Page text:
How To Take Photos Of Your Artwork Like A Pro

photography, artwork, how to, photos

Once you have finished your artwork, the next logical step is to create a digital copy that you can store in your computer. This is done so you can share your work online with other artists for comments or print it out to be included in your portfolio.

One way of creating a digital copy of your artwork is to take a picture of it using a camera. However, if you want the best copy to be uploaded to your computer, there’s more to taking a picture than just pointing and clicking your camera to the artwork.

Below are tips that you must consider to fully understand how to take professional pictures of your fine art.

Camera set-up

To get the best results for your artworks, use digital SLR camera with high megapixels to have greater depth and detail in your photos.

If you’re not adept with using a camera, the auto-focus feature should be fine. However, it is advisable that you manual set up your camera to get crisper lines in your photos. Adjust the aperture or f-stop, which refer s to the set of blades inside your camera that allows light to enter and process the photo, accordingly. The higher the aperture, the more light and less depth (making the surroundings out of focus) the image will have. Conversely, the image will have less light and greater depth if you lower your aperture.

The ISO or image sensor sensitivity should be set to its lowest, which is 100, to achieve a sharper image.

It is ideal to use a camera stand when taking images and setting a two-second timer delay after pressing the button. This gives you time to remove your hand from the camera and keep it stable to take the shot.

Lighting and Positioning

You can choose between setting up your artworks to be shot under natural sunlight or professional lighting.

With natural light, you will have to worry about the glare that will reflect from the artwork once you’re shooting it. Find a shade or shoot the artwork against a dark background to neutralize the glare. Conversely, for dark artworks, shoot it against a light-colored background. You may also adjust the white balance or linear polarizing filter in your camera to dial down the intensity of the sunlight and strip the glare from the photo. Try to shoot at different locations with varying amount of sunlight to get even lighting to your artwork.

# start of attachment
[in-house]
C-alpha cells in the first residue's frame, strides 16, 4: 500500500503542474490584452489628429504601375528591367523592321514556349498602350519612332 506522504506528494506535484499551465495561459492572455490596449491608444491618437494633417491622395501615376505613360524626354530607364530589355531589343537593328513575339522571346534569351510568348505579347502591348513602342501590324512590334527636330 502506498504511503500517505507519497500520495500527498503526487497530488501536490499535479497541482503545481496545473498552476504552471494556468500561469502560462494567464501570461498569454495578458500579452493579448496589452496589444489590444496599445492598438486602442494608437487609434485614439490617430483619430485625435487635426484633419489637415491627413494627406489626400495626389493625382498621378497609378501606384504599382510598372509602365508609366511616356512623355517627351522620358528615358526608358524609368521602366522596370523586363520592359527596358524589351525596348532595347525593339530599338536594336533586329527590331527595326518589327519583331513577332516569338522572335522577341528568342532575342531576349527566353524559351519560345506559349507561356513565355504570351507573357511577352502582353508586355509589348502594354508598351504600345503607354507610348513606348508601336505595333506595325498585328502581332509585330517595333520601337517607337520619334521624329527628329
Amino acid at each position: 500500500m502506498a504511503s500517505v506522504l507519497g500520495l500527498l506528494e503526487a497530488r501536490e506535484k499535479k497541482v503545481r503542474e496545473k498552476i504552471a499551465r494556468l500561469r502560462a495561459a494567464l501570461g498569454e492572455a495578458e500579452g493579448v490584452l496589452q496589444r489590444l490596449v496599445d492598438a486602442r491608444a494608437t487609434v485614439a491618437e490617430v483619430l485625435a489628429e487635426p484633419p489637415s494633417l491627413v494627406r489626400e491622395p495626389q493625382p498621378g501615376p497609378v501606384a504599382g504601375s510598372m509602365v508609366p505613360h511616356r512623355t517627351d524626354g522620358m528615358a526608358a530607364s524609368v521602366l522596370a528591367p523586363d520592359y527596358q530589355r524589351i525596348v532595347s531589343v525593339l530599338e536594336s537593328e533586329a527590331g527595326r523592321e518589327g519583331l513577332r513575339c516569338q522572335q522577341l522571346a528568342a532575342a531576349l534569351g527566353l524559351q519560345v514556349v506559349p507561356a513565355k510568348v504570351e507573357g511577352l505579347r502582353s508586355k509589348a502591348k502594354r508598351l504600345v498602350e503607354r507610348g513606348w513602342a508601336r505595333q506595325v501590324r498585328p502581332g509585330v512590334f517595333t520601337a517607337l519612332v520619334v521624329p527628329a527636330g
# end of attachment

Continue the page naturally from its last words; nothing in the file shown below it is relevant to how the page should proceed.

If the weather is cloudy, you may choose to use professional lighting to take pictures of your artwork. Keep in mind that this may cost you money since you will ideally need two light sources with high wattage. The two light sources must be set up opposite each other, both preferably at a 45 degree angle and four meters away from the art. This type of lighting is ideal for painting so you can reveal the texture of your work in greater detail. You can achieve this by just using one light source.

Your artwork should not appear tilted and that its edges must be parallel with the view finder or perspective control. You are advised to zoom your camera to above 50mm because anything below that figure may distort the edges and corners of your artwork. Leave as little space around the art as possible; you can edit out the extra space using a graphics editing software later.

Since you are using external lighting to take your photo, turn off the flash from your camera.

Additional tips

  • Take as many pictures of your artwork as possible using the same camera settings, position, and lighting. This way, you will have different images to choose from.
  • After taking pictures, proceed with doing the necessary edits using your computer. Do not pack up your stuff yet as you may spot mistakes in your computer and will have to redo the shoot.